Those first years are so difficult! The pain can overpower. Joy seems elusive. There’s an overriding sense that things will never be the same, never as good.

All the talk of good cheer can get swallowed in that black hole.

As I gained distance from my mom’s death, the pain slowly subsided and made room for something else. Pain has been replaced by presence.

Pain replaced by presence

Whenever I look at the reindeer figure now, I think of all the holidays when she was in some sort of pain and yet made Christmas special for us. And now we live in her spirit and do the same for each other.

She’s still here in all of this. The circle is unbroken.

Whenever I hold the reindeer figure, I think of how she held it and put so much of herself into it. How she carefully painted the brown eyes, the long lashes and the red nose, trying so hard to get them just right.

And then she looked at it and smiled, the same way I smile when I look at it now. She put herself into that figure the same way she put herself into her family – so much careful work, so much love, so much attention to detail.

Those things never go away. They form a bond can’t be broken.

That is, after all, the Christmas message: Love is strongest of all, always stronger than hate or fear or the thing we call death. Nothing can separate us from powerful love.

Which brings us to joy.

Joy is mentioned a lot during the holiday season – joy to the world — and yet it seems so distant and alien and elusive when we’re feeling grief and emptiness. But joy and sadness aren’t mutually exclusive; they co-exist. They’re partners, in a sense.

As I’ve gotten older and experienced loss, I’ve realized that joy isn’t a feeling. It’s more of a mindset or a lifestyle grounded in the recognition that life and love endure, even when they change forms.

Joy is a close relative of gratitude and appreciation. It encourages us to step back, realize we’re still in good hands, and smile through our watery eyes.

One more thing about joy: It’s not personal, but collective. We create and share joy together.

Love is strongest of all

Joy involves helping each other through our pain. We sit with each other, hold hands, remind each other that we’re never alone. We don’t tell each other to cheer up or smile or be joyful; we simply give each other our presence.

That’s joy at work.

One of my favorite descriptions of this work comes from Francis of Assisi, who reminds us so beautifully and poetically that when we encounter hatred in someone’s heart, we bring love that can transform it.

Where there is doubt, we bring faith. Despair, hope. Darkness, light.

And where there is sadness, joy.

Not a joy that minimizes or ignores the sadness, but a joy that sits down next to it and listens to it. A joy that’s strong enough to help us through those moments and transform them.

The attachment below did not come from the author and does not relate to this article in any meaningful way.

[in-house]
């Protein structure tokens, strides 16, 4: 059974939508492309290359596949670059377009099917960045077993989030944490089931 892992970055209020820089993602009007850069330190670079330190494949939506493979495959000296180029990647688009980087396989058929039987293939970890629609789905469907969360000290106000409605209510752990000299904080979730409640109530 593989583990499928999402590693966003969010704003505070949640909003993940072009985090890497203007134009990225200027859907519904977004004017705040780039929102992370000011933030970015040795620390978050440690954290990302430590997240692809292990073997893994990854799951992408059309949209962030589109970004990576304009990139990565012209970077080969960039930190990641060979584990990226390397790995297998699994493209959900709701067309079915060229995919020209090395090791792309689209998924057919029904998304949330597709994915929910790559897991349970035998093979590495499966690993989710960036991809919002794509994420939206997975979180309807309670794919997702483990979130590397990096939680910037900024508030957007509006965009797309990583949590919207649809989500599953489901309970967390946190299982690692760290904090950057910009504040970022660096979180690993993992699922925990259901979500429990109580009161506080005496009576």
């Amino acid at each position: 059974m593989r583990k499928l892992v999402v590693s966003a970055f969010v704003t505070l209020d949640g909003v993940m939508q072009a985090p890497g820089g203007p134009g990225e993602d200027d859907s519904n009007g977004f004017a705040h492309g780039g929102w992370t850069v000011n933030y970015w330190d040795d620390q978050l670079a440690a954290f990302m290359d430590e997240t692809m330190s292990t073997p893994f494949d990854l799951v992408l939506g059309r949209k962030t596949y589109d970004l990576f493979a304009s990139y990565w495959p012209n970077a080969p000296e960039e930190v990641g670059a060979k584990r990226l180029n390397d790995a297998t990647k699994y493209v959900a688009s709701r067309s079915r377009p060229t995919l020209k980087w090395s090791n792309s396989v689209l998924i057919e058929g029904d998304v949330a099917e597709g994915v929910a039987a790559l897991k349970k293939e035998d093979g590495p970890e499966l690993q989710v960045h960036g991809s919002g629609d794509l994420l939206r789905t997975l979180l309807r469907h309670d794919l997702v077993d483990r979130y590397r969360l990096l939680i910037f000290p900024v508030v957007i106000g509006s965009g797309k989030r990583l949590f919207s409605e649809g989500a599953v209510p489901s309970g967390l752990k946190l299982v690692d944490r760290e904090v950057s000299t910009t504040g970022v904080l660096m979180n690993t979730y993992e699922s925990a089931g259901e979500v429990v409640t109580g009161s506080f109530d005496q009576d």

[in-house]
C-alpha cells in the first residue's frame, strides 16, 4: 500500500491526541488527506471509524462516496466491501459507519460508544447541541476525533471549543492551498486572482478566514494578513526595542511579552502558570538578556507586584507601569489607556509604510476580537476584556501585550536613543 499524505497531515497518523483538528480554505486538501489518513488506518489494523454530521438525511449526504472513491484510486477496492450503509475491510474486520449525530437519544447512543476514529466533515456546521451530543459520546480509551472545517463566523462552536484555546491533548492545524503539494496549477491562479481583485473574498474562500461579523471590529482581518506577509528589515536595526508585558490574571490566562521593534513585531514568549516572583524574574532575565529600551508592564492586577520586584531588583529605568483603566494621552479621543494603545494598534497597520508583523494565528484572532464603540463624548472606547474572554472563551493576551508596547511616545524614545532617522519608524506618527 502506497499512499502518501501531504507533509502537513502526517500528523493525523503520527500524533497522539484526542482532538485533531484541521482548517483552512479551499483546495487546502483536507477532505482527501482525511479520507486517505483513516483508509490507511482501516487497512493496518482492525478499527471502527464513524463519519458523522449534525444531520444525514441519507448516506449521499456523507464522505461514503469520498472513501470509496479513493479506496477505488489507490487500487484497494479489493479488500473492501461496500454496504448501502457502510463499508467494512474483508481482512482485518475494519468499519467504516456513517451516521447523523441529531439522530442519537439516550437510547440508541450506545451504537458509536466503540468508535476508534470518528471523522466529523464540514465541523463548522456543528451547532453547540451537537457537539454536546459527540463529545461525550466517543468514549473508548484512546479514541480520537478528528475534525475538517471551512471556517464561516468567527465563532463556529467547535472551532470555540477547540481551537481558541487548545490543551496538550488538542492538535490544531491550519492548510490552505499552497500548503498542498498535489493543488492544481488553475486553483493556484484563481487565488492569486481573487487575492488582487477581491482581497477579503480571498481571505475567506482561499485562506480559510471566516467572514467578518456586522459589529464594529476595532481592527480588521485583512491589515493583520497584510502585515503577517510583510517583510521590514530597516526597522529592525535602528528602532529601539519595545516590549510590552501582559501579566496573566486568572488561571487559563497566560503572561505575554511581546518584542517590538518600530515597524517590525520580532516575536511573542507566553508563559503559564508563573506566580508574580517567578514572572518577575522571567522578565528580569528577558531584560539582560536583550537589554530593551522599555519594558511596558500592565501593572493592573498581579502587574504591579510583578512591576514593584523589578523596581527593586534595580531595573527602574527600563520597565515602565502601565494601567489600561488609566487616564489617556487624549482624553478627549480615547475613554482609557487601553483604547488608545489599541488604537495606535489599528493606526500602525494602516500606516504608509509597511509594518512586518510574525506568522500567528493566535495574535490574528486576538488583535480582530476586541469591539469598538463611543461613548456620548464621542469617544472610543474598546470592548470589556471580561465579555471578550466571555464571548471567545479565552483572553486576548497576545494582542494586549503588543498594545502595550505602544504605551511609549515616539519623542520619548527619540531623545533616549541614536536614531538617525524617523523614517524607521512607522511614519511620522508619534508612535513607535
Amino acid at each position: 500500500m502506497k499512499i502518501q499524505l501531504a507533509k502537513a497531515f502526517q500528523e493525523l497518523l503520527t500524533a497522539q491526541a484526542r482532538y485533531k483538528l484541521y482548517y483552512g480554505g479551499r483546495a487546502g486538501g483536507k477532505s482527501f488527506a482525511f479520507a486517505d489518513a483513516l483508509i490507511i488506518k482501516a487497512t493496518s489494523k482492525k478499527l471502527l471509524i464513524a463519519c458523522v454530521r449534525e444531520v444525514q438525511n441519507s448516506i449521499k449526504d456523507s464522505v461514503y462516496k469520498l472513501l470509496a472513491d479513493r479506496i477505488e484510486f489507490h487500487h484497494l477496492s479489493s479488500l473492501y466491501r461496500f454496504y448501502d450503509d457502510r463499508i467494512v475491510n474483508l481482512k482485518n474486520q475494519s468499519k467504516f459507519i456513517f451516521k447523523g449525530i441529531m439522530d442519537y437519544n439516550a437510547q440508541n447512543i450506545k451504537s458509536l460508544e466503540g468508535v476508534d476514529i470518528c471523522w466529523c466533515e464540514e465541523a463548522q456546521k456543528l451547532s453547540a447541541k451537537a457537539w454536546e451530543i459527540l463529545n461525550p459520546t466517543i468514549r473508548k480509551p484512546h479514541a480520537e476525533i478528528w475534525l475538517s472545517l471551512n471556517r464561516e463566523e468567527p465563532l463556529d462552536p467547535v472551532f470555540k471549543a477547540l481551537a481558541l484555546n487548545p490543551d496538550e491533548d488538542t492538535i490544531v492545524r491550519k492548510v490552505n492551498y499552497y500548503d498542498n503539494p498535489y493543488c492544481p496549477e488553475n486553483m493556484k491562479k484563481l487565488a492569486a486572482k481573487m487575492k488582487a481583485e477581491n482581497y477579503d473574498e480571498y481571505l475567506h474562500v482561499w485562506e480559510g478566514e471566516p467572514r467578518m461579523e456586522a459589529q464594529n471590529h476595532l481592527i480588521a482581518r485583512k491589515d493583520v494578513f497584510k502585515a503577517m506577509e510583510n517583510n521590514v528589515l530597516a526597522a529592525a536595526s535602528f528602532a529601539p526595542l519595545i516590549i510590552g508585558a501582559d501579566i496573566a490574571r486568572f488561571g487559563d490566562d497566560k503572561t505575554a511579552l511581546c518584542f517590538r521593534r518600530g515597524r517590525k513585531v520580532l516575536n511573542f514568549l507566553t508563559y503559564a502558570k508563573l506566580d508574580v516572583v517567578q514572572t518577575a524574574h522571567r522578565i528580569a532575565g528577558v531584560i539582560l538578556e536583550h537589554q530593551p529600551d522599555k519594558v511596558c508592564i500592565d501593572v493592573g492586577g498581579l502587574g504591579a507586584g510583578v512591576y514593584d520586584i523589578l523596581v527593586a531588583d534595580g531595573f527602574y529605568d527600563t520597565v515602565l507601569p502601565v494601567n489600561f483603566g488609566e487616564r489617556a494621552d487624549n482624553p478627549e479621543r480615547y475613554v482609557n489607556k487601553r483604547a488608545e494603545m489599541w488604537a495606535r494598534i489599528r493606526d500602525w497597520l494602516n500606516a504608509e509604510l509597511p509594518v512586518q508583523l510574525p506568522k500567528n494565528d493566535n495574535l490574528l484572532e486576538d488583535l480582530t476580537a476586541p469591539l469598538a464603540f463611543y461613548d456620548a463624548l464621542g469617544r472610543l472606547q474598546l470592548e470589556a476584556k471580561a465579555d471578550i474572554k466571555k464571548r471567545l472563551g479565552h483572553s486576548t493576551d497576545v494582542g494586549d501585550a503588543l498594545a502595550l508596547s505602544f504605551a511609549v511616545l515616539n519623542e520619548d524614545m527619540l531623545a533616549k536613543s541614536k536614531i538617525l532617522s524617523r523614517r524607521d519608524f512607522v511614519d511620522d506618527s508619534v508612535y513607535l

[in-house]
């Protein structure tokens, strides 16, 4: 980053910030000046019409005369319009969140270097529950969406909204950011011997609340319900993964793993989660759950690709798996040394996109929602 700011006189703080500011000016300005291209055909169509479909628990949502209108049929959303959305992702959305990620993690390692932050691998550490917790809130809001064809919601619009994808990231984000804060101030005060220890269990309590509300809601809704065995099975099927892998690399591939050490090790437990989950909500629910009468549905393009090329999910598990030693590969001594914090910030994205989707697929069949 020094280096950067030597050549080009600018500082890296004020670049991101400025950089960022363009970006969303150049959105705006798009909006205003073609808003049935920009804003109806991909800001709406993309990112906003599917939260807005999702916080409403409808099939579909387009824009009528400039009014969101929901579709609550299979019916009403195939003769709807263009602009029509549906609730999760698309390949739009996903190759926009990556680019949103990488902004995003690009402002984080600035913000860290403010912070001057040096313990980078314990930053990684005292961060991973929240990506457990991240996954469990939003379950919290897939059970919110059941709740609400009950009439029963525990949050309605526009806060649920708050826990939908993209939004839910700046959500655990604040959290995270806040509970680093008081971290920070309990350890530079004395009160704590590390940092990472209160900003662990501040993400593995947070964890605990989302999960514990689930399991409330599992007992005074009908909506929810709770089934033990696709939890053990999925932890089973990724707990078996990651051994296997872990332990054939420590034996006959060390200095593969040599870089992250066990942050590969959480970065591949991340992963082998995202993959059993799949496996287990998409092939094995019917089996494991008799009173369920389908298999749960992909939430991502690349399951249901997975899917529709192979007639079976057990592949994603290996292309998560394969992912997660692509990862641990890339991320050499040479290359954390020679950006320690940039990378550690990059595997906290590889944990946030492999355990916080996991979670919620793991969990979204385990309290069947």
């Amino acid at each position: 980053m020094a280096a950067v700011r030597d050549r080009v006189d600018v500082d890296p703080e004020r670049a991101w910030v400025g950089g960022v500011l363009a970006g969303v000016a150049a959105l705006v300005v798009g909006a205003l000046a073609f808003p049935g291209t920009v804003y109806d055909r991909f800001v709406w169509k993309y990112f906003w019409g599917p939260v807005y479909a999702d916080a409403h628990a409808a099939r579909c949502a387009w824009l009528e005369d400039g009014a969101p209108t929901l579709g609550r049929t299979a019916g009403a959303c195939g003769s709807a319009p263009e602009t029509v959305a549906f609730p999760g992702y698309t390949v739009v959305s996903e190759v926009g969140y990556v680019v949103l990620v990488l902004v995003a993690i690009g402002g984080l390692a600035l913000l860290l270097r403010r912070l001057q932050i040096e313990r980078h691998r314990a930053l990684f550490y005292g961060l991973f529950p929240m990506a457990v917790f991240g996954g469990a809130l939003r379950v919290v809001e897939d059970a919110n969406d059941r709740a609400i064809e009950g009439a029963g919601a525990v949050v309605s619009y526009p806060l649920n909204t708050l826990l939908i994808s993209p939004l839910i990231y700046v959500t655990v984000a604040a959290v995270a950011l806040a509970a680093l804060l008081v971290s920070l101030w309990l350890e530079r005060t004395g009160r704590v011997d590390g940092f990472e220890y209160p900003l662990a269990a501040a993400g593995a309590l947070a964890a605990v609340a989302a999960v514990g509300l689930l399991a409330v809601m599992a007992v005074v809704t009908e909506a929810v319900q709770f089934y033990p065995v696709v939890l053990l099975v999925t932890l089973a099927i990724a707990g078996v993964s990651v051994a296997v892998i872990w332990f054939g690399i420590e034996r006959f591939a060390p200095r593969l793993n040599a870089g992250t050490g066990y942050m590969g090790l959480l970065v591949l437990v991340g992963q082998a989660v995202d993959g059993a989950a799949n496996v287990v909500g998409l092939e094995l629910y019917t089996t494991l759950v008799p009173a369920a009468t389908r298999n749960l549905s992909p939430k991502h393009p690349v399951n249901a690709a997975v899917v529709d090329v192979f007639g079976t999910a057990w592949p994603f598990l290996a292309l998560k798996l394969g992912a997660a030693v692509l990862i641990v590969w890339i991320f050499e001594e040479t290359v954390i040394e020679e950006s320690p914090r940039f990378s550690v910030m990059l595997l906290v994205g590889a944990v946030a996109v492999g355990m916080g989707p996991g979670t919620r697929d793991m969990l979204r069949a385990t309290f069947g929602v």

A joy that’s expressed through something as simple as holding a hand. Or holding a ceramic reindeer.

Near, dear, and not-so-departed

Day of the dead18

All Saints’ Day. All Souls’ Day. All Hallows’ Eve. The Day of the Dead. Our various celebrations this week remind us of a truth that is at the core of so many of our religious and cultural traditions.

Death can’t separate us from love. Those who love us are with us always. They’re near, dear, and not-so-departed. They remain an intimate and important part of our daily journey of becoming more loving people and building a more just society together.

We’re reminded that death isn’t about destruction; it’s a moment of holy transformation that takes us even deeper into life. We trade our heartbeat for a deeper place in the heart of God who is love, a heart that remains active and involved in our world.

Those who die remain part of our lives, available for more love, inspiration and relationship. That’s been the message all along.

Wrapped snugly around us

The gospels share a story of Jesus receiving a visit from two dead people – Moses and Elijah – to talk about his ministry. There are other accounts of dead people contacting the living. The resurrection stories remind us that death can’t break our connection to Jesus’ embodied spirit of love – he is with us always.

Over the centuries, the church has recognized and celebrated the “communion of saints” – we’re still in intimate union with those who have died. Some traditions encourage seeking their wisdom and guidance.

Various faiths and cultures throughout human history have drawn us to this truth in their own ways. Even our pop culture recognizes it. Star Wars and Harry Potter depict family and friends remaining active in our lives, giving us their presence and direction. Paul McCartney wrote a song about his departed mother – Mary – coming to him in a dream with words of wisdom.

Many people have their own stories of a loved one appearing in a dream or some other form at important times in their lives, bringing comfort or guidance. It’s universal across generations, religions and cultures.

There’s something there, even though we can’t wrap our limited brains and our limited experiences around it. We think in three-dimensional ways, but there are other dimensions at work. Faith encourages us to recognize the spiritual dimension which is intimately bound with all.